Foreword by Hyun-Sook Lee. Texts by Yoon Jim Sup, Alexandra Munroe, Sam Bardaouil, and Till Fellrath
Published to coincide with the historic exhibition The Art of Dansaekhwa at Kukje Gallery, this catalog is a comprehensive introduction to one of the late 20th century's most compelling art movements. Emerging in Korea in the early 1970s Dansaekhwa can be loosely translated as (the School of White) and is often compared to monochrome painting. It is distinguished by a unique combination of influences ranging from Taoism and Confucianism to Informel and is contemporaneous with Monoha. Characterized by highly refined mark making techniques and the use of indigenous materials like mulberry paper, Dansaekhwa is celebrated for its formal ingenuity and subtlety. This emphasis on beauty underlies the radical vision of its artists who were politicized by the turmoil in post-war Korea, protesting Western influence, industrialization, and the military dictatorship then in power. The tension between its basis in historical activism and profound aesthetic philosophy is what continues to make Dansaekhwa such an important period for study and its sophisticated approaches to painting continue to shape debate today. Lesser known in international art history, this catalog is a timely corrective for a movement that is gaining renewed focus.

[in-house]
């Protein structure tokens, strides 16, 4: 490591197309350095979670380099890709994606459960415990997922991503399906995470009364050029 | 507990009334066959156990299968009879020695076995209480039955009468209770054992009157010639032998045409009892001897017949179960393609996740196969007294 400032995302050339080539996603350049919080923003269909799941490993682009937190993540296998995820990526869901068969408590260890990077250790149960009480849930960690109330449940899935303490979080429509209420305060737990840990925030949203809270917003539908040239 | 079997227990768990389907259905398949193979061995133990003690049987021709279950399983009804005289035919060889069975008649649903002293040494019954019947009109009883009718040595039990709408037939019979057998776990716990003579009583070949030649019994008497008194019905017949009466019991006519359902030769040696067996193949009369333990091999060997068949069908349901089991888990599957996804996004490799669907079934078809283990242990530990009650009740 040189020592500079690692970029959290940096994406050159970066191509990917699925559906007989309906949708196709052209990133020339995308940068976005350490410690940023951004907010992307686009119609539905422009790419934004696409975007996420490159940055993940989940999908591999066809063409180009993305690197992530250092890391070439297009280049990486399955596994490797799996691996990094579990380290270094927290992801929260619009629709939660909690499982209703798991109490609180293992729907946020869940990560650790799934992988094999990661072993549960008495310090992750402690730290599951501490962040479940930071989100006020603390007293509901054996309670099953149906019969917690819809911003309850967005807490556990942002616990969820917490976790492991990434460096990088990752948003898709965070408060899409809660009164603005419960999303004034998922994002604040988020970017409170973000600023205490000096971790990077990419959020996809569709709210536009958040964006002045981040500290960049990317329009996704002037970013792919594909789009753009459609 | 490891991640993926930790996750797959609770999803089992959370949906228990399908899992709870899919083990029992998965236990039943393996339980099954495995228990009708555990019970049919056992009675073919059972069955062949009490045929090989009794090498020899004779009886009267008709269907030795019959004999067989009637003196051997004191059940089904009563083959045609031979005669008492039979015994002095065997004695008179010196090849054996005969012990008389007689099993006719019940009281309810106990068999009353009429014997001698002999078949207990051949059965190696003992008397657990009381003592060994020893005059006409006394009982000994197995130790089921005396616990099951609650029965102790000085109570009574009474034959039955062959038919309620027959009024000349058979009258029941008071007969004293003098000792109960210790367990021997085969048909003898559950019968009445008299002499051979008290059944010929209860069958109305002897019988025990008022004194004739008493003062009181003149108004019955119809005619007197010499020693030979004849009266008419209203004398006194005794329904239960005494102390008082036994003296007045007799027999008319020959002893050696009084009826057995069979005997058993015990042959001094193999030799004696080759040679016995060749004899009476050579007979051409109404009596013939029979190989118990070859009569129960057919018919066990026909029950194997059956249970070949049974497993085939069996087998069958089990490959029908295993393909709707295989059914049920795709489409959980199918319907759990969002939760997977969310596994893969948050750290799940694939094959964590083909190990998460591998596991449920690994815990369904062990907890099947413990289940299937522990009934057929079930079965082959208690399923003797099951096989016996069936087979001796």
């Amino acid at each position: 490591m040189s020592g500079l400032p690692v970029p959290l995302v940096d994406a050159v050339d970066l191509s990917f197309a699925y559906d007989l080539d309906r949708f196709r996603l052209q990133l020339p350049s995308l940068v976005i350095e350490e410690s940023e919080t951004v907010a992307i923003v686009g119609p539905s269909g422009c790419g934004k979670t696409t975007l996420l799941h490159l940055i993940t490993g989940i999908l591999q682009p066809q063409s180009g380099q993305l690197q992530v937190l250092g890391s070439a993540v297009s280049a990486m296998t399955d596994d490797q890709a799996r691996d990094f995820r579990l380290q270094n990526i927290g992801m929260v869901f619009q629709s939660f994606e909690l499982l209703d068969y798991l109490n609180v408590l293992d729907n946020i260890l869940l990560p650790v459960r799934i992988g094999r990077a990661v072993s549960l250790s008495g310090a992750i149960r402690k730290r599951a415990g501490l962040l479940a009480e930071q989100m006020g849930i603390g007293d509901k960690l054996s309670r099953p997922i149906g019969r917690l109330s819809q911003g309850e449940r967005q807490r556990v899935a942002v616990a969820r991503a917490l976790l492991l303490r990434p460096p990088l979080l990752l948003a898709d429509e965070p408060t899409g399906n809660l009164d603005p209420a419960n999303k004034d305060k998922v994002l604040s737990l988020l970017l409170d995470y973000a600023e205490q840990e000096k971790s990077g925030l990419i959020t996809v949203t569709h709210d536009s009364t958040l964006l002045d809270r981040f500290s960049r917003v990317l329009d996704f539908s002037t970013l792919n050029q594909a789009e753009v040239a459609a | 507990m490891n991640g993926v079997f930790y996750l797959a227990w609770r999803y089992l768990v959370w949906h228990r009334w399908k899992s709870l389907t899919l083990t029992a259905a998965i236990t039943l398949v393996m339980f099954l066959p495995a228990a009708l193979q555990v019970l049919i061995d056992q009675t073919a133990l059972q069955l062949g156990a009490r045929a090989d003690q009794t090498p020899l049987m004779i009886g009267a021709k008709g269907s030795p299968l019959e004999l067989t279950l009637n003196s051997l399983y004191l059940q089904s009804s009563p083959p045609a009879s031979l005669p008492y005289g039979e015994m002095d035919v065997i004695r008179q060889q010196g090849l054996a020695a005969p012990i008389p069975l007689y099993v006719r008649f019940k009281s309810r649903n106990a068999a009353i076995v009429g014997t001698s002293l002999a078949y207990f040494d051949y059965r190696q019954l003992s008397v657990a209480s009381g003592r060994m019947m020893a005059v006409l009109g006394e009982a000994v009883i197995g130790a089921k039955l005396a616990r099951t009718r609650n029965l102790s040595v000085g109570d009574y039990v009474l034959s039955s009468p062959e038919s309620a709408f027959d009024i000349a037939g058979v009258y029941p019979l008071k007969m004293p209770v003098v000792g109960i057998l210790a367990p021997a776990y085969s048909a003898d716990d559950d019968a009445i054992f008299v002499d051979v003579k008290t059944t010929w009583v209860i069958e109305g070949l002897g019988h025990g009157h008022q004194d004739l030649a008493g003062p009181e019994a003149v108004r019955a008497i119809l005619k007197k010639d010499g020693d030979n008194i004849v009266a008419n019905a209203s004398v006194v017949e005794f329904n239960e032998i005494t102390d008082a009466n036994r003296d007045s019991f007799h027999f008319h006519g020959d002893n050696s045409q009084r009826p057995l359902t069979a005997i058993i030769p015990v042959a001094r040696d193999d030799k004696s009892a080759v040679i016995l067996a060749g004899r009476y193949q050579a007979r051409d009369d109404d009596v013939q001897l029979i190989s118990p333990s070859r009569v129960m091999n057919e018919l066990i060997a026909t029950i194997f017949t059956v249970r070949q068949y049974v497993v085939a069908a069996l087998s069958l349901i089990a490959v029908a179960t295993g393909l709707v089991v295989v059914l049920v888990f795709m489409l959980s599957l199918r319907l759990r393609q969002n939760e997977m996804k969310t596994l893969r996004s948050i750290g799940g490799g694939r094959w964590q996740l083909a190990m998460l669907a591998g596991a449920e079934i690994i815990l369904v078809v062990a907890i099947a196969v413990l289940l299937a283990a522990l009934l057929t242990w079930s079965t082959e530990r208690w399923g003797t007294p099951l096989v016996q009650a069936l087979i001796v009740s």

This catalog documents the work of Chung Chang-Sup, Chung Sang-Hwa, Ha Chong-Hyun, Kim Giuline, Lee Ufan, Park Seo-Bo, and Yun Hyong-Keun—the seven artists who spearheaded the Dansaekhwa movement in the 1970s—and contains comprehensive essays by the curator Yoon Jin Sup as well as scholars Alexandra Munroe, Sam Bardaouil, and Till Fellrath.